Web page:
A few days after Dad's death, Con and I organized a gathering for him here at Christie Gardens, the retirement home where they've lived for years. That had been so spontaneous–practically demanded by the many staff and residents who kept accosting Connie in the halls, asking when it would be–that there'd been no time even to alert family or friends outside this community. So we would need another time for family and close friends to gather. But Dad's work, into which he'd poured so much of his energy and passion, what of that?
Then Chandler Davis, a former teacher, fellow mathematician, and dear friend, suggested that there had to be a ceremony at the University to remember Terry Gardner. Chandler's one person who did come from time to time to visit my father, even this past year when Dad could not speak. Connie describes those meetings in almost awe-struck tones: “He would just talk to him about the things he was doing, just the way he always did, and Terry would be fully engaged.”
The idea was exciting, but even a couple of months ago, it wasn't clear how successful it would be. I'd taken on the task of alerting family and tracking those who'd be interested in coming to Toronto, and when we floated a possible date in June, many had said they wanted to be here. Then the date was set, and it was April: a full two months sooner than originally advertised, and right in the middle of the school year for most. Several of my cousins are school teachers; others have children in school; others teach college. The week after I sent out news of the new date, there was an ominous silence on the internet.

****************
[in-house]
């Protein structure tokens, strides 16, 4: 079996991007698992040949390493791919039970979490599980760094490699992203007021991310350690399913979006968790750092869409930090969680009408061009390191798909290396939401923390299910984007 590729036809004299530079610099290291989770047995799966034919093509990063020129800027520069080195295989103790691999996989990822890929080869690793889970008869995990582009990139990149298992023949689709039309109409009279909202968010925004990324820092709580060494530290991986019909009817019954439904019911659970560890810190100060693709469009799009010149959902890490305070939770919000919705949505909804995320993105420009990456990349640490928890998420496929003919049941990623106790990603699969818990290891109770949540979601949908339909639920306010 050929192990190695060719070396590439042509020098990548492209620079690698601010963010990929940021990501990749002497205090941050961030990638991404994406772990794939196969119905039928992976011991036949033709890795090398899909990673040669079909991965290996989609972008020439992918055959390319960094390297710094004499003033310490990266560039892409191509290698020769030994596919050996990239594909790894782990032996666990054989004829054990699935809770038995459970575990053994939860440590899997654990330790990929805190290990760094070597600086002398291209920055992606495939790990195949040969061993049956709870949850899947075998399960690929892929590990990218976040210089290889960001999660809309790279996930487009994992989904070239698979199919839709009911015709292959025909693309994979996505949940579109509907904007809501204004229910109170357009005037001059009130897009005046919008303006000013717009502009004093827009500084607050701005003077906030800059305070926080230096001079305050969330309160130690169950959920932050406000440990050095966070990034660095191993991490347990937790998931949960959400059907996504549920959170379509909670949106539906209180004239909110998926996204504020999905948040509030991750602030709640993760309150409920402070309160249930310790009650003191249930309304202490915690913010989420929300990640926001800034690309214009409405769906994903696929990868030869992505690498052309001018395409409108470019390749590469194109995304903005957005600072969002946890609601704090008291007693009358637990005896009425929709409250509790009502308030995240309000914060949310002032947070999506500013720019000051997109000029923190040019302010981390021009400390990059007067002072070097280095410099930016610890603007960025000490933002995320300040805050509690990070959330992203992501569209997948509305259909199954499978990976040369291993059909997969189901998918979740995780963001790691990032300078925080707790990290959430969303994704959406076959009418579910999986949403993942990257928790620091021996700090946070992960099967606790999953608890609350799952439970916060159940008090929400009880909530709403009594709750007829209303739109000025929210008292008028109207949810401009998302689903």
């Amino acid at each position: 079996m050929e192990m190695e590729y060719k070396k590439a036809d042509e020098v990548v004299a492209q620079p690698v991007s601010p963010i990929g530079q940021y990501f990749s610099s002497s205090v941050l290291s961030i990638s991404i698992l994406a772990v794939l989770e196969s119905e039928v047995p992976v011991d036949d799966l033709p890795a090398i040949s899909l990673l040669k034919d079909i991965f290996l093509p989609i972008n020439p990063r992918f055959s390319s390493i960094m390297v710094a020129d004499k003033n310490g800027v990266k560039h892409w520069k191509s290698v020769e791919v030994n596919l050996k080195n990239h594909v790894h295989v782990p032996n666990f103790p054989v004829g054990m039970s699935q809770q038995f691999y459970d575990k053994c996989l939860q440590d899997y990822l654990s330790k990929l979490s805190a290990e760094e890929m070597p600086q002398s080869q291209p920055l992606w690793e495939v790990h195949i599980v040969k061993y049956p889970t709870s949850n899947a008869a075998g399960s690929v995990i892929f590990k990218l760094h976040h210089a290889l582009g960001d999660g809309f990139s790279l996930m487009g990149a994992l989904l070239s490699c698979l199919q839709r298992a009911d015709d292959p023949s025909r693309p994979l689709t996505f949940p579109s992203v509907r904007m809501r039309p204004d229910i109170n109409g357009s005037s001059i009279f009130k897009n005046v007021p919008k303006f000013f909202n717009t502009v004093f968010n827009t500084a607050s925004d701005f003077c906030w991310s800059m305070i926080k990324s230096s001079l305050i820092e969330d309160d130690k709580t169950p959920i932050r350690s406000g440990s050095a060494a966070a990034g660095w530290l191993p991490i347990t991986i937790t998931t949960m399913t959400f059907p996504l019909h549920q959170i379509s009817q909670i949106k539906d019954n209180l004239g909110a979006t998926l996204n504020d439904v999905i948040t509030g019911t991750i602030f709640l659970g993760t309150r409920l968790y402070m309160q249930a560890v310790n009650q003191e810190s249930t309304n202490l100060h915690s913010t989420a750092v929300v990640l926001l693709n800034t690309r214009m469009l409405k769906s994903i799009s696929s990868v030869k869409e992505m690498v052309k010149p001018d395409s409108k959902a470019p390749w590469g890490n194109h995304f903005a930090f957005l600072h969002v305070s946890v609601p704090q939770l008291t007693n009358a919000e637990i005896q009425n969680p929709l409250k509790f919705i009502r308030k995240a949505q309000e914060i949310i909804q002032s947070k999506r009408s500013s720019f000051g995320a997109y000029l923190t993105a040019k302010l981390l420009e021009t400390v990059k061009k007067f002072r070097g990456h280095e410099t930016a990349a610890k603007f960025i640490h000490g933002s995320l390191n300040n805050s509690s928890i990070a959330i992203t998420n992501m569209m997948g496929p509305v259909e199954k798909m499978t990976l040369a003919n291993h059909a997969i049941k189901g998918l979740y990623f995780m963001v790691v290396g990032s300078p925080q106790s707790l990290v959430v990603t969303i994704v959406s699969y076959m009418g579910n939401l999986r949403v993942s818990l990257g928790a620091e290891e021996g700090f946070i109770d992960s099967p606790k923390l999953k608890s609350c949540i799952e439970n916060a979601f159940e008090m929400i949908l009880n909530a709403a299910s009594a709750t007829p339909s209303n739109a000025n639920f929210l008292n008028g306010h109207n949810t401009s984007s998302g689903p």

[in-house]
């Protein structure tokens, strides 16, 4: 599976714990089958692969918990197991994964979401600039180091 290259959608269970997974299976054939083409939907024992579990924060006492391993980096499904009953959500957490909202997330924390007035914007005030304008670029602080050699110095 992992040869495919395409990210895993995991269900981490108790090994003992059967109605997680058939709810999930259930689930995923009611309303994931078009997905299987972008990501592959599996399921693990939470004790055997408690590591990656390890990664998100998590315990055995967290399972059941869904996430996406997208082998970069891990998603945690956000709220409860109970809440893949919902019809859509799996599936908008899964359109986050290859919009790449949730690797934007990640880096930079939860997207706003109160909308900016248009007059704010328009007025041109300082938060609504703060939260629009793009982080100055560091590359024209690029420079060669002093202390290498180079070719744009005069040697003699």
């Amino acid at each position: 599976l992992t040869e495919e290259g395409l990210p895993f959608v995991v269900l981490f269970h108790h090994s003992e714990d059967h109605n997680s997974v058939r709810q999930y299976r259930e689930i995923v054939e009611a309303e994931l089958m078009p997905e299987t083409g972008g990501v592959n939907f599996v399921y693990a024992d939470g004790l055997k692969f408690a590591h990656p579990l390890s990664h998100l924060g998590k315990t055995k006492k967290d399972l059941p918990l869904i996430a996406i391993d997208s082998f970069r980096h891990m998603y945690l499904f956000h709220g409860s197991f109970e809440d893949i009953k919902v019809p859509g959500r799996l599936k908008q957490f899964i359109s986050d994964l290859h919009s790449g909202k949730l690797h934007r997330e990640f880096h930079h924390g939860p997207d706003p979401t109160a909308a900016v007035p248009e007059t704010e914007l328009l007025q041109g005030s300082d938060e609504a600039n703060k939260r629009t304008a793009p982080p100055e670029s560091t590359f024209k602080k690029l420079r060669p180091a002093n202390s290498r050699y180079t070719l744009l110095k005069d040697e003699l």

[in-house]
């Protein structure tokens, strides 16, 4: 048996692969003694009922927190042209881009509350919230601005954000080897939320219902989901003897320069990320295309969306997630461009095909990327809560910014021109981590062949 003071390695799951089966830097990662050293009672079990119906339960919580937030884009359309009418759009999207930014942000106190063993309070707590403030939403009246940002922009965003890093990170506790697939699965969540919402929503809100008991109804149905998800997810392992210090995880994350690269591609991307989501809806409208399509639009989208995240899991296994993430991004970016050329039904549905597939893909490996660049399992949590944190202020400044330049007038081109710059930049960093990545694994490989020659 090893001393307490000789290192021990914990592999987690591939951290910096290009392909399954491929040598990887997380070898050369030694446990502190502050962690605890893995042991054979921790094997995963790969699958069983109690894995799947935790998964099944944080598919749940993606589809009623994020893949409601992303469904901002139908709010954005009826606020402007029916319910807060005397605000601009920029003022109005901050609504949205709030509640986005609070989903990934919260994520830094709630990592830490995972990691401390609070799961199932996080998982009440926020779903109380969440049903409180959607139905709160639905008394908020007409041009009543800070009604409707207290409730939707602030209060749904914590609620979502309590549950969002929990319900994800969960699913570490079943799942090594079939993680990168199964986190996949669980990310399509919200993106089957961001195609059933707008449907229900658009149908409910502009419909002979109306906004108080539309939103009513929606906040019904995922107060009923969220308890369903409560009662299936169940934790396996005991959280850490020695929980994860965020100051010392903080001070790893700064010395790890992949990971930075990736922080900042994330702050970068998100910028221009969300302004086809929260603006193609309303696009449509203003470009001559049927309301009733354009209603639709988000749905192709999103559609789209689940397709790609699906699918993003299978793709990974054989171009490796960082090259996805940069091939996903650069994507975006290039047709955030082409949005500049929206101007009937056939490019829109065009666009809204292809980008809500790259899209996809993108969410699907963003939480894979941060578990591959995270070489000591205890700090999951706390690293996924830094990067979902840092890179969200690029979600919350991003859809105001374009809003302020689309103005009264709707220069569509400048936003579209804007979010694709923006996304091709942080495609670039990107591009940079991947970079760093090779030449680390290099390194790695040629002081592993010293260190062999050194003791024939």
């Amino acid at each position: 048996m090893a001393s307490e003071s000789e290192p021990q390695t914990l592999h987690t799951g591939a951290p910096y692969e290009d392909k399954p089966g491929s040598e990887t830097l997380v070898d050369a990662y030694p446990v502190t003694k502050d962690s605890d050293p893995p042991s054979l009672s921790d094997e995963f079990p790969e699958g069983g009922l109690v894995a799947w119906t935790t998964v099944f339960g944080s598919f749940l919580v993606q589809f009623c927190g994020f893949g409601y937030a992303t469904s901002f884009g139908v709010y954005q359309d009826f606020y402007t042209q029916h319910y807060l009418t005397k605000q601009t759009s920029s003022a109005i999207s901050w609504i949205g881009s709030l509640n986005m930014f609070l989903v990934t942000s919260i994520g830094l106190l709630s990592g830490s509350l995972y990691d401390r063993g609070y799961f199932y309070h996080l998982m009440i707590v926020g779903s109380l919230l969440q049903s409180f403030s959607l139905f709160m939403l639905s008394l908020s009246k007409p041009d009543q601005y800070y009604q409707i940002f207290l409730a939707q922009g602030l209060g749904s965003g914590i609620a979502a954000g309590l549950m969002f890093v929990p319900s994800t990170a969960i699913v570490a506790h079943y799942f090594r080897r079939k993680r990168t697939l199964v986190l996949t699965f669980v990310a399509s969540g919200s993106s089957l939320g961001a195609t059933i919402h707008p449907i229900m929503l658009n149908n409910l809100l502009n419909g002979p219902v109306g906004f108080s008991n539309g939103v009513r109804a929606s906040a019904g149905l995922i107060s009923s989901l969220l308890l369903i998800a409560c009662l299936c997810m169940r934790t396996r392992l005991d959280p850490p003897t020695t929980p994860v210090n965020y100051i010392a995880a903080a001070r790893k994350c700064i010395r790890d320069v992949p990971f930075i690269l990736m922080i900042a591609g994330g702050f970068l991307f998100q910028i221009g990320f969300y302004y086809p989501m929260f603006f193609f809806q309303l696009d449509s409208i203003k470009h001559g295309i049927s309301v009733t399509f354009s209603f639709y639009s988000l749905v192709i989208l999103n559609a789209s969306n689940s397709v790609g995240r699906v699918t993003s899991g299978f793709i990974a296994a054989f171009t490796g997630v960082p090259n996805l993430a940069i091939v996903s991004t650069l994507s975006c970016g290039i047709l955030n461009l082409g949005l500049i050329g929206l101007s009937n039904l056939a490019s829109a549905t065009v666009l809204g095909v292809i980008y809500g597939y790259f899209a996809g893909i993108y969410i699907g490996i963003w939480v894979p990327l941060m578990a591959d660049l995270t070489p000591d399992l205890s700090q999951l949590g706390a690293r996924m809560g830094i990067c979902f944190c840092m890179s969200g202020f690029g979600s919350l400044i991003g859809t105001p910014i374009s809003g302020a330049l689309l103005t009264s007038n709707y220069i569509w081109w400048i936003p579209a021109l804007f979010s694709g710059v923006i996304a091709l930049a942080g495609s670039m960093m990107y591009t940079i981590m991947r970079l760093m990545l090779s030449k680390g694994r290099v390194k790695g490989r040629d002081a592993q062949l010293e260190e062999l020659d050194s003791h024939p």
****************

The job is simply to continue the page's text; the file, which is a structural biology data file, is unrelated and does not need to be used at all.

Con and I had considered having a summer gathering somewhere in the States for family, who live mostly in the Philadelphia and Boston areas, but after the outpouring of support for the Toronto event, we shelved that idea. Then we got down to cases, and it began to look as if no one was going to make it to Toronto. I knew how important this was to Connie—to have family here, when Dad's work and achievements are publically acknowledged and celebrated—and I got pretty discouraged.
One morning in late February I found a message from her on my phone. It sounded as though she'd been crying. But her voice was, as always, modulated and gentle. It was just too arrogant and selfish, she said, to expect people to make that long trip to Toronto. I should spread the word that there would be a summer gathering for family, and we should start planning for that.
Almost sadly, I sent out the message. Surely if we would be gathering in a few months to remember Dad, no one would bother coming to Toronto, I figured. Which shows how wildly I underestimated my family.